The following are ranked with the pesticides having the greatest IPM value listed first—the most effective and least harmful to natural enemies, honey bees, and the environment are at the top of the table. When choosing a pesticide, also consider information relating to air and water quality, resistance management, and the pesticide's properties and application timing. Not all registered pesticides are listed. Always read the label of the product being used.
 
A. BACILLUS THURINGIENSIS ssp. KURSTAKI#
  (various products) Label rates 4 0
  SELECTIVITY: High
  PERSISTENCE: Pest: Short NE:2 Short
  MODE OF ACTION GROUP NUMBER1: 11
  COMMENTS: Ground or air application. Not harmful to natural enemies.
 
B. METHOXYFENOZIDE
  (Intrepid 2F) 4–10 fl oz 4 14
  SELECTIVITY: High
  PERSISTENCE: Pest: Moderate NE:2 Moderate
  MODE OF ACTION GROUP NUMBER1: 18
  COMMENTS: An insect growth regulator.
 
C. INDOXACARB
  (Steward) Label rates 12 14
  SELECTIVITY: Moderate
  PERSISTENCE: Pest: Moderate NE:2 Moderate
  MODE OF ACTION GROUP NUMBER1: 22A
 
D. SPINOSAD
  (Entrust)# 1.25–2 oz 4 28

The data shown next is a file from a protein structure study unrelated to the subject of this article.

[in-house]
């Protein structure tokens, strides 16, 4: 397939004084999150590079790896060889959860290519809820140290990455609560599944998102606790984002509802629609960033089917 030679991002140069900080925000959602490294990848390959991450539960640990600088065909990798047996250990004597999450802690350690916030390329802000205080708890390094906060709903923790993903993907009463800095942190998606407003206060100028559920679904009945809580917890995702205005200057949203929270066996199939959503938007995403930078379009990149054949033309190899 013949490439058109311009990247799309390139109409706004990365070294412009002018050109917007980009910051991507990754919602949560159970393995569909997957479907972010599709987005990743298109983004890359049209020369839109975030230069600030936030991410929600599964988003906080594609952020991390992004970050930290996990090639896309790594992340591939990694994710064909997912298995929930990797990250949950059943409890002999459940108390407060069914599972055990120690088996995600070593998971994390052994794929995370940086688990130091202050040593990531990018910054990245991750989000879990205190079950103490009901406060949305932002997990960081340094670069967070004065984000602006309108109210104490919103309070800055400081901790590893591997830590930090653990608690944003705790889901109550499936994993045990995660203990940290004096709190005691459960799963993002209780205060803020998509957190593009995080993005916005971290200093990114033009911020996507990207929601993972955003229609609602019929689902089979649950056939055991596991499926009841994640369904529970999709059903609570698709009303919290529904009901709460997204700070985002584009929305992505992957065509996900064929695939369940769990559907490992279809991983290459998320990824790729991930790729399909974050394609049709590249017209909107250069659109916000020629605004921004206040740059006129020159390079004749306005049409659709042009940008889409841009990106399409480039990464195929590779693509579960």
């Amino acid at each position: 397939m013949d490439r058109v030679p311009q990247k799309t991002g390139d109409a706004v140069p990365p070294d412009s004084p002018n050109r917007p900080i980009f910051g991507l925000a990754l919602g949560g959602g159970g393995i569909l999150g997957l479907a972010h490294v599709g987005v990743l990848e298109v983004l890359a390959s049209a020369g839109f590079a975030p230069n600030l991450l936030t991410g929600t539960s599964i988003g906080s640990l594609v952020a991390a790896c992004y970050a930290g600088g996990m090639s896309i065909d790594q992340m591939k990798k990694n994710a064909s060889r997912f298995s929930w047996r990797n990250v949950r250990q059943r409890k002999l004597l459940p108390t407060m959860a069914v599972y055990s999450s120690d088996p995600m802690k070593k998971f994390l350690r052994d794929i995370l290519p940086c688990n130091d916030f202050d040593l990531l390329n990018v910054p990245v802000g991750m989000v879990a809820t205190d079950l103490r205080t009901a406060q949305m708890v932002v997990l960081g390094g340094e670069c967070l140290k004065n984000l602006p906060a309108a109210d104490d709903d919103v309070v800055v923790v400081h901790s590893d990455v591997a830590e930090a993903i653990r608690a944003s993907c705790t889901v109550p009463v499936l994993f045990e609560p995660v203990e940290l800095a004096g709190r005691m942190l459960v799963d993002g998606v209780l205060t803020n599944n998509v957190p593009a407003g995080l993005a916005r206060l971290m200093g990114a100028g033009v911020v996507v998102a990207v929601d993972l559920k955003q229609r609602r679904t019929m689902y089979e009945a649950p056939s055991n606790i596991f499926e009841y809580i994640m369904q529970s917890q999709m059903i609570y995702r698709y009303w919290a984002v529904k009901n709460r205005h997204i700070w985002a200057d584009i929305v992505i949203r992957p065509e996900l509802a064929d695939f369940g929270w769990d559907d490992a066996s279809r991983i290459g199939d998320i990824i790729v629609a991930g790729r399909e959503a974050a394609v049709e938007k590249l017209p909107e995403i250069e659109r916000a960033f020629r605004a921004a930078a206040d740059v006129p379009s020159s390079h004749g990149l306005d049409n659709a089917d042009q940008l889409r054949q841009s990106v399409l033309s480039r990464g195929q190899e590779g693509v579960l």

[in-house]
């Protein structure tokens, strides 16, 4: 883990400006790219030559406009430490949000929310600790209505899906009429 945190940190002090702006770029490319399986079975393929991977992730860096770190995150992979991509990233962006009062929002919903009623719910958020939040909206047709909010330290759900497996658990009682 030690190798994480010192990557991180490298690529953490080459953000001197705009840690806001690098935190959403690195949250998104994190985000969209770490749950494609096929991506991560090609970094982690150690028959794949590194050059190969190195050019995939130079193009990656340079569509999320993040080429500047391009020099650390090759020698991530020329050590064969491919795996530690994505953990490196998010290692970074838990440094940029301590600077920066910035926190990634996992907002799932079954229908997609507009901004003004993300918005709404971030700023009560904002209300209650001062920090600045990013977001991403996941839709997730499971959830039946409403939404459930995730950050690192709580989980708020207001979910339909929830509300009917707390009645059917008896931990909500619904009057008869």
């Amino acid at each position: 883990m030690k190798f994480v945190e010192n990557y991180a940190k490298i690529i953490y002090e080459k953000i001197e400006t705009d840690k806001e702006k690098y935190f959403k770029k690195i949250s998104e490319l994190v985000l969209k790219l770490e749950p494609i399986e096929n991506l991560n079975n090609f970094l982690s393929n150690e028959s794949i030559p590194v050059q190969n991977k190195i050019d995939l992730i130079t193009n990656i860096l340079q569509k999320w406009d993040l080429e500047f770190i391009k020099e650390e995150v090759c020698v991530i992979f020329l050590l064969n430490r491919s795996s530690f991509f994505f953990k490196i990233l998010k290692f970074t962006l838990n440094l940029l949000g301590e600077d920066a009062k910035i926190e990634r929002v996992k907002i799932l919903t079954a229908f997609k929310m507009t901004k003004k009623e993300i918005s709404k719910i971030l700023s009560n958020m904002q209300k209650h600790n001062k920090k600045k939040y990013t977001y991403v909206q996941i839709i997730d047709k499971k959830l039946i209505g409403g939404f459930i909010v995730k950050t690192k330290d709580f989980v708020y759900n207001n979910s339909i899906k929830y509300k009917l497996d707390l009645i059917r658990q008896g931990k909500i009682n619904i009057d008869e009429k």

(Success) 4–6 fl oz 4 28
  SELECTIVITY: High
  PERSISTENCE: Pest: Moderate NE:2 Short
  MODE OF ACTION GROUP NUMBER1: 5
  COMMENTS: Use of Success allowed under a supplemental 24(c) label.
 
E. NOVALURON
  (Diamond 0.83EC) 6–12 fl oz 12 30
  SELECTIVITY: Moderate to High
  PERSISTENCE: Pest: Moderate NE:2 Moderate
  MODE OF ACTION GROUP NUMBER1: 15
  COMMENTS: A chitin inhibitor.
 
F. CHLORANTRANILIPROLE
  (Coragen) 5.0–7.5 fl oz 4 21
  SELECTIVITY: High
  PERSISTENCE: Pest: Unknown NE:2 Short
  MODE OF ACTION GROUP NUMBER1: 28
 
G. FLUBENDIAMIDE
  (Belt SC) 2 oz 12 28
  SELECTIVITY: High
  PERSISTENCE: unknown
  MODE OF ACTION GROUP NUMBER1: 28
  COMMENTS: A newer material; impact on beneficials not yet determined. Highly toxic to honey bees.
 
H. ACEPHATE
  (Orthene 97) Label rates 24 21
  SELECTIVITY: Low
  PERSISTENCE: Pest: Moderate NE:2 Moderate
  MODE OF ACTION GROUP NUMBER1: 1B
  COMMENTS: Severe spider mite infestations may follow use as foliar spray.